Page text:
A middle-aged Christmas

From this perspective, real Christmas wisdom requires recognizing that there’s no going back to any childhood Eden, and accepting the fall into adulthood as Christians are supposed to accept the Fall of Man: as a felix culpa, a potentially happy fall, that offers the possibility for something even better than the original innocence — if, that is, you can keep to the narrow way, bear up and run the race.

So the Christmas classic for the middle-aged might be neither Thomas’s nostalgia trip nor Dickens’s ghost story, but the harsher medicine of Frank Capra’s “It’s a Wonderful Life.” Capra’s movie trades on nostalgia but fundamentally critiques it: The lesson it imposes on George Bailey is that he should be grateful that the possibilities of youth have narrowed into what seems to him like disappointment — because that life can actually be a better life, with richer rewards, than the paths his boyhood self might have chosen.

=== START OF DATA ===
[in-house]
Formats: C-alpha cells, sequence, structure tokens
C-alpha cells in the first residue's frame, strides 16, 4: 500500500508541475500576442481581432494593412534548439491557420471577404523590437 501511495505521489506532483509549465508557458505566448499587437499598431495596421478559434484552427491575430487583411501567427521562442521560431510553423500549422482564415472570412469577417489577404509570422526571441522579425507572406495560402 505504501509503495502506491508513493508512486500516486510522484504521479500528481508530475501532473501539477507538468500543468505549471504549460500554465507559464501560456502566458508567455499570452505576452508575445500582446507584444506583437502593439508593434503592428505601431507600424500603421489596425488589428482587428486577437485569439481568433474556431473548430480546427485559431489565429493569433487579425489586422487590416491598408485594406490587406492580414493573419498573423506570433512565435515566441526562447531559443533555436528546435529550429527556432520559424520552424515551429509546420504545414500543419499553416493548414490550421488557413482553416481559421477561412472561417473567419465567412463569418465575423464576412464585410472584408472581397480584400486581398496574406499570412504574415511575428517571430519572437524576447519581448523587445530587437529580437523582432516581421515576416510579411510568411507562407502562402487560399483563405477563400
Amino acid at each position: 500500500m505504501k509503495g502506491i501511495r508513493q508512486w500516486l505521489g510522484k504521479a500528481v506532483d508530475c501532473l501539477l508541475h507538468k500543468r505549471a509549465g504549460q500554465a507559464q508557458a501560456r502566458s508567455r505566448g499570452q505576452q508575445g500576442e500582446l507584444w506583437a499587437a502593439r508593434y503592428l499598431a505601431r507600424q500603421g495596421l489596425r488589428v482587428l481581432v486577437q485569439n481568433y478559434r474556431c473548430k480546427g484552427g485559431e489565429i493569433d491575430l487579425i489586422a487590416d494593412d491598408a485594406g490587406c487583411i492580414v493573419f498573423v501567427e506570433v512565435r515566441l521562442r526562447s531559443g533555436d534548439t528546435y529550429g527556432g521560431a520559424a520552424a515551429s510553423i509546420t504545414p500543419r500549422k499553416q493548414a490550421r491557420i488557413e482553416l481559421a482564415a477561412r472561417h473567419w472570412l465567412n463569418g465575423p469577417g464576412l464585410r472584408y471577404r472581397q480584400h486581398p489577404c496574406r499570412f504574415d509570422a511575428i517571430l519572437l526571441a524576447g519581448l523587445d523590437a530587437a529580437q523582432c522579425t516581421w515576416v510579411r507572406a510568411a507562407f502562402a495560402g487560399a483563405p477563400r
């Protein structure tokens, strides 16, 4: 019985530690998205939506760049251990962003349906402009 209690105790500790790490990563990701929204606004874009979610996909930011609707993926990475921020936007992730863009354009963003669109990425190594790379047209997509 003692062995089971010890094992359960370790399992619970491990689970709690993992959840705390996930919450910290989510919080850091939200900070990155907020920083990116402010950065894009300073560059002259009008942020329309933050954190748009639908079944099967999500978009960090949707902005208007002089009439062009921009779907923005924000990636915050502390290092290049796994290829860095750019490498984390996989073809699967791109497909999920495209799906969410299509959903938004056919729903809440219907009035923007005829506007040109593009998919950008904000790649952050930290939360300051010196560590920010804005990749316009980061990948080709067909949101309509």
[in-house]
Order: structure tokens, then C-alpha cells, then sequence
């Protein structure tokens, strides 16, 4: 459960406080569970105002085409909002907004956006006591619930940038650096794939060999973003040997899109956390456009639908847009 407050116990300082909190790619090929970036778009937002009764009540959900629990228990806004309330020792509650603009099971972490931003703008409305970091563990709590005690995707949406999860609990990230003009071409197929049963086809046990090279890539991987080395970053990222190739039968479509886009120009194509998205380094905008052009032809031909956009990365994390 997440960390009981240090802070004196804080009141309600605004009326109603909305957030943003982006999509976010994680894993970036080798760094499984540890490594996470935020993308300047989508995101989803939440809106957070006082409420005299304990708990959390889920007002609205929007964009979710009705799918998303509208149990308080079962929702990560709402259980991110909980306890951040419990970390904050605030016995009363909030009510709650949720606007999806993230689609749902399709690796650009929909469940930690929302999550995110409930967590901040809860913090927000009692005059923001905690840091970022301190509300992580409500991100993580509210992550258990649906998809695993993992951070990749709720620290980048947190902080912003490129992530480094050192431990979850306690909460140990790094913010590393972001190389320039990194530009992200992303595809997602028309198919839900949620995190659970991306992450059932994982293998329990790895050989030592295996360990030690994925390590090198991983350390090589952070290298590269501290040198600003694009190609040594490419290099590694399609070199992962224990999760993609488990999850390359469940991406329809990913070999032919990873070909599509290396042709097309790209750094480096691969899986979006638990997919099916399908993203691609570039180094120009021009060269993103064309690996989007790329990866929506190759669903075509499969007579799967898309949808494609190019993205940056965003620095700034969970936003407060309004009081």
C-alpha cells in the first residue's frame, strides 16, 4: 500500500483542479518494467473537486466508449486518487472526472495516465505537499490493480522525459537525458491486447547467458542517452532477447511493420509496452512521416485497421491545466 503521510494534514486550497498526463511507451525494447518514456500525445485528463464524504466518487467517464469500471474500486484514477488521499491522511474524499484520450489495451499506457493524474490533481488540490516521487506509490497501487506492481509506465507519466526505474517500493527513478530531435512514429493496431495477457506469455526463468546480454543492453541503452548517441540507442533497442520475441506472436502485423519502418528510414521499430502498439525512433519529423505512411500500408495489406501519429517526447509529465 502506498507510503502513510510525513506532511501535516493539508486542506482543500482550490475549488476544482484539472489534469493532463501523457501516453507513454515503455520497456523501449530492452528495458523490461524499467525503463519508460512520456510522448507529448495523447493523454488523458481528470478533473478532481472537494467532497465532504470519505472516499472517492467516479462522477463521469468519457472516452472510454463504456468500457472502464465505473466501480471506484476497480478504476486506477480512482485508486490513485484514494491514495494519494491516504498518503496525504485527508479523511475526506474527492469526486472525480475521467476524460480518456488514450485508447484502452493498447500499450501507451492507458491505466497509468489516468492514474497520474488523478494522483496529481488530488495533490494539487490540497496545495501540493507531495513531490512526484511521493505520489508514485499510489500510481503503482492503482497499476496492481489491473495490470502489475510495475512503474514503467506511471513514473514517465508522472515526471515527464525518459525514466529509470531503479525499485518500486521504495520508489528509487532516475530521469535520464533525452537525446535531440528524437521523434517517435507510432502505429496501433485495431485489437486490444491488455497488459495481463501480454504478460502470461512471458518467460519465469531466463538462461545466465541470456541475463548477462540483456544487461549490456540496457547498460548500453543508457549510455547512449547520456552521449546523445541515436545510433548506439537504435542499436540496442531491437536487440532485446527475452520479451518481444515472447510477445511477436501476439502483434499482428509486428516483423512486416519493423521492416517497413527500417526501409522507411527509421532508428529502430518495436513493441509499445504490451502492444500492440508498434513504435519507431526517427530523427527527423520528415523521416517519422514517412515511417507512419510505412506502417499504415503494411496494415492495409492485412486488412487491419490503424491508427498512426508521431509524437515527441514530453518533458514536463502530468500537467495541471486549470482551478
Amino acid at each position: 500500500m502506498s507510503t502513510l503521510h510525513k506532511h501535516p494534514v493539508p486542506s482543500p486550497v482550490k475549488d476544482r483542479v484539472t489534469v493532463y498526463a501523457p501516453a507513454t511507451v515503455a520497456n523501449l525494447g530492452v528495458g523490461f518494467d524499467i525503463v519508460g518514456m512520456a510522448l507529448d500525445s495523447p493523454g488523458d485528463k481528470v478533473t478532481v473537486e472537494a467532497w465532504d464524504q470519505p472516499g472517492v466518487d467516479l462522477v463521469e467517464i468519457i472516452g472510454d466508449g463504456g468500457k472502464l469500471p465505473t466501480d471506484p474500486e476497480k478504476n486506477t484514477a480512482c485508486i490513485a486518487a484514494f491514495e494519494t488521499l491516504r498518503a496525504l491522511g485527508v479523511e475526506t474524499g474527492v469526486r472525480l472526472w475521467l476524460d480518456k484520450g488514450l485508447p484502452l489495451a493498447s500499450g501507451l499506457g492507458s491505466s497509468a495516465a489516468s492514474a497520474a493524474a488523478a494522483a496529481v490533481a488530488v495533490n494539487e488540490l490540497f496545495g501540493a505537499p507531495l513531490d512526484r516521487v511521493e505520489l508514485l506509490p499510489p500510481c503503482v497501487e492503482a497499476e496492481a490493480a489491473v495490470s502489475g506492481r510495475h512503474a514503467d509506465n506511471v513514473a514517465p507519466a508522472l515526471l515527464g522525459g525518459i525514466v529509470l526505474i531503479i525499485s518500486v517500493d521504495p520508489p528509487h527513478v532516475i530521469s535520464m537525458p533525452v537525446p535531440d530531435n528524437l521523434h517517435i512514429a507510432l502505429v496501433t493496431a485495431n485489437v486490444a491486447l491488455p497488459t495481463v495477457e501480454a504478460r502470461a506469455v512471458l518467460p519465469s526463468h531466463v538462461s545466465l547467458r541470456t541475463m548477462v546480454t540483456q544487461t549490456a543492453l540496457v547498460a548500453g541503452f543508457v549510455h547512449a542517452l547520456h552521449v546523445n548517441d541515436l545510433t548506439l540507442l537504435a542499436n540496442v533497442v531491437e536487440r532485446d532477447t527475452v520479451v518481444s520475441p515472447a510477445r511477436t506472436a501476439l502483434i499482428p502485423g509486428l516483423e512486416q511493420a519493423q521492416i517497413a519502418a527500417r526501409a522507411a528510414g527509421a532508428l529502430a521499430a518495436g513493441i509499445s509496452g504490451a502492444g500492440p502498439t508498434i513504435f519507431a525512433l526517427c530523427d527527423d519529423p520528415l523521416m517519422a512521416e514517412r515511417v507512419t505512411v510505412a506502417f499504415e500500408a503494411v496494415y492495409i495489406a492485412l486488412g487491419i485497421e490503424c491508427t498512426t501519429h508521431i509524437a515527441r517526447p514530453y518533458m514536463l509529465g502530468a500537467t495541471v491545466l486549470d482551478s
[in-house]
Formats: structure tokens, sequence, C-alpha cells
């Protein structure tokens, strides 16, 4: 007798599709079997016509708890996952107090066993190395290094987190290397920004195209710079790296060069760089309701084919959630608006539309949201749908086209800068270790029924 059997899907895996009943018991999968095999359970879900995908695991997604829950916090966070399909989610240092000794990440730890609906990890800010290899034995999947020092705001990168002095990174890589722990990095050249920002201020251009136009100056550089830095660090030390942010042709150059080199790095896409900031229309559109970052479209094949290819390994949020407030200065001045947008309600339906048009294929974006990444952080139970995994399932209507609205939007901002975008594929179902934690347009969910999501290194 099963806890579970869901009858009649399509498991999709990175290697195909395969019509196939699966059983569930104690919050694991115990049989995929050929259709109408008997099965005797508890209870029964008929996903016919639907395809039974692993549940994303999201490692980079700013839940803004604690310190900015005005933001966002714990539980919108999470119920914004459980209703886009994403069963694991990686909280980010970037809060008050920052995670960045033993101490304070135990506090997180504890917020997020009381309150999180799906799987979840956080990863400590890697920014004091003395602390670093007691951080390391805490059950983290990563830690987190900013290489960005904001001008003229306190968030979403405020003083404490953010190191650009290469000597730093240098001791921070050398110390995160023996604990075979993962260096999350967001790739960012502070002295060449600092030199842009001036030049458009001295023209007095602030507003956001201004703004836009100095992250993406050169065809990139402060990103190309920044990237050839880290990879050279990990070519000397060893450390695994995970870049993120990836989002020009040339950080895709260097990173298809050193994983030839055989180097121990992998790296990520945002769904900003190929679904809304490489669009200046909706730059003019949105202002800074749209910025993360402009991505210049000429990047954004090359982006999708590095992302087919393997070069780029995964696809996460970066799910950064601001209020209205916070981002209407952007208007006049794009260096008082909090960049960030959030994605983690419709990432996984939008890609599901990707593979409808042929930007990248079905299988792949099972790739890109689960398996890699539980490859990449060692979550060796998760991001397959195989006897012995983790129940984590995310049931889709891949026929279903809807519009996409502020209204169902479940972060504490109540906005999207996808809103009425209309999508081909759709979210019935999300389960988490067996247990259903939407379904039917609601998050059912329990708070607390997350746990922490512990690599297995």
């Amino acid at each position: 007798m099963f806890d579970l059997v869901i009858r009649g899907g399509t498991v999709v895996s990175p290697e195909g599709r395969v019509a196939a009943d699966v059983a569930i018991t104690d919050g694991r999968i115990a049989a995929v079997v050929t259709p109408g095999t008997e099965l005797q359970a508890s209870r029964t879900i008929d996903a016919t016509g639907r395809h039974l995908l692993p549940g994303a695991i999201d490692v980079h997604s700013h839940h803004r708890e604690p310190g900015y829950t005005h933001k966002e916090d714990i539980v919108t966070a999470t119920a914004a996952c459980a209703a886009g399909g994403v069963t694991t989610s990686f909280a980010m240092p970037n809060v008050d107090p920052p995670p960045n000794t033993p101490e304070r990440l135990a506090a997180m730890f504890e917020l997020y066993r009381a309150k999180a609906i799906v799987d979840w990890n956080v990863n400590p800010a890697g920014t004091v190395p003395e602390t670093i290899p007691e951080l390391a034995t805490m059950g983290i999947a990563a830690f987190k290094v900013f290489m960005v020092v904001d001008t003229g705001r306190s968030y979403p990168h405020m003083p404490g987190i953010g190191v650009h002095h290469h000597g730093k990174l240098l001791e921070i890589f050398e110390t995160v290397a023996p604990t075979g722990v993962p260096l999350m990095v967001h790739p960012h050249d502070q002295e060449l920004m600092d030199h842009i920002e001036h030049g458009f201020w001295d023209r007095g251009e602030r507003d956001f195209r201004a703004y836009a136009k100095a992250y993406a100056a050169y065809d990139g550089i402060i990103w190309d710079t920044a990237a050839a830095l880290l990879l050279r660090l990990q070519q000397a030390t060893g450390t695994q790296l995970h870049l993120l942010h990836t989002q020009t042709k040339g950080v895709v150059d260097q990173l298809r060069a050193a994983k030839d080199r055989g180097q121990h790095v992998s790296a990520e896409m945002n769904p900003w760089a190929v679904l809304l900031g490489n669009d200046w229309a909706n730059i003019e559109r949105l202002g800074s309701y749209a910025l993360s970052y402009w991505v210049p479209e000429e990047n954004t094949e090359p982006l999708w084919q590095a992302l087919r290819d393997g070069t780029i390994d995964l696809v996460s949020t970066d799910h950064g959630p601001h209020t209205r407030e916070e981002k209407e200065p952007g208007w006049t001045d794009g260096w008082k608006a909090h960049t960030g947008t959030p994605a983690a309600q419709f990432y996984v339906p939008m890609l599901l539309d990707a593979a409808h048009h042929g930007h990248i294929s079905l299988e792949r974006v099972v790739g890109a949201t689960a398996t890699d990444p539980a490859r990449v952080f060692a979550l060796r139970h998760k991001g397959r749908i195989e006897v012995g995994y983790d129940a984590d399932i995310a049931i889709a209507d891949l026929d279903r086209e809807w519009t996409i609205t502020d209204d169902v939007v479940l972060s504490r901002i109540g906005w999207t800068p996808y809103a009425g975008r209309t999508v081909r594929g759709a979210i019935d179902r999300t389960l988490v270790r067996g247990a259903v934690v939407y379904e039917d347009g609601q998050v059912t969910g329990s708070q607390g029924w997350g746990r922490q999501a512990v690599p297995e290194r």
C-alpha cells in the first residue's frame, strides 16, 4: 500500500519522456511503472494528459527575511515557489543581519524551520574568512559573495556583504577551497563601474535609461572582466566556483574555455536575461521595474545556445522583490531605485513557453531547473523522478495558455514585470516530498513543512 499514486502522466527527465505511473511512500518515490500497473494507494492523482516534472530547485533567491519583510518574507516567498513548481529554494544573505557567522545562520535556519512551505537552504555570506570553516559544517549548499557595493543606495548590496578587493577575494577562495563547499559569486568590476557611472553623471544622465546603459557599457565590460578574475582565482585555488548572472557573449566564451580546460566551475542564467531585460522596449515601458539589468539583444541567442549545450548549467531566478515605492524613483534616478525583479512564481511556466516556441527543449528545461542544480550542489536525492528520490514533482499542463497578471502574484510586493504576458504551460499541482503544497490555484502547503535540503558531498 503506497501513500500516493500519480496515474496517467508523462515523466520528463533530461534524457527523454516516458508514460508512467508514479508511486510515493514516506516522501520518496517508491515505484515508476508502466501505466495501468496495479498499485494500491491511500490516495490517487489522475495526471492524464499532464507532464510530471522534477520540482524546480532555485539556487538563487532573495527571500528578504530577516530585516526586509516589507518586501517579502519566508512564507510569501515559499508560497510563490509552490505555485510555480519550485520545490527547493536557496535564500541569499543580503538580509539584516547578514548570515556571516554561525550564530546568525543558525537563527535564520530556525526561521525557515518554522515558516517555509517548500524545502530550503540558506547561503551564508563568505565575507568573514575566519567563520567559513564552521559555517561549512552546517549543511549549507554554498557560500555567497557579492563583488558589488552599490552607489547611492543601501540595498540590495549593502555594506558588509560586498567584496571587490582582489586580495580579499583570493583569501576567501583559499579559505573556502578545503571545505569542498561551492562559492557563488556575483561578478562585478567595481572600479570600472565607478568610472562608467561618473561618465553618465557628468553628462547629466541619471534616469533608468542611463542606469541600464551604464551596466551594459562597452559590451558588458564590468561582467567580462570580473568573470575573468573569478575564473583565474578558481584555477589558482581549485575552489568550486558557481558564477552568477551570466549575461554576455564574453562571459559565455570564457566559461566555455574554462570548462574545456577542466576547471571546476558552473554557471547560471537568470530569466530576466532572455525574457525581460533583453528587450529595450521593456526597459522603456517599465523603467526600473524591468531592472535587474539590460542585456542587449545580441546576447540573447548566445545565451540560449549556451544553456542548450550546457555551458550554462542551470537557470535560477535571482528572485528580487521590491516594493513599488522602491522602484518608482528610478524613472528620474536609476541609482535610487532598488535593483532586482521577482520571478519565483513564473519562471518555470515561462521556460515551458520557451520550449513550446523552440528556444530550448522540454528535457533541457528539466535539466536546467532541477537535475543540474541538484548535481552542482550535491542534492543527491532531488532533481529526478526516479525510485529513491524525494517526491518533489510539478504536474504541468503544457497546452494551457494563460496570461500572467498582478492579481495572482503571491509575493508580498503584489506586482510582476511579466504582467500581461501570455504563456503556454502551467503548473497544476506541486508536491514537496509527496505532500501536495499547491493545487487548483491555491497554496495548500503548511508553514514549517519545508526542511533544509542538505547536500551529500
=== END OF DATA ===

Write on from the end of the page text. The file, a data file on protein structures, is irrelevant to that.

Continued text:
If he can only see it, that is. Such, then, should be the middle-aged prayer at Christmas: not for the overwhelming rush of childhood memory — there will be time for that later — but for the clarity to see the present time, even 2020 with all its brutal impositions, as its own period of grace.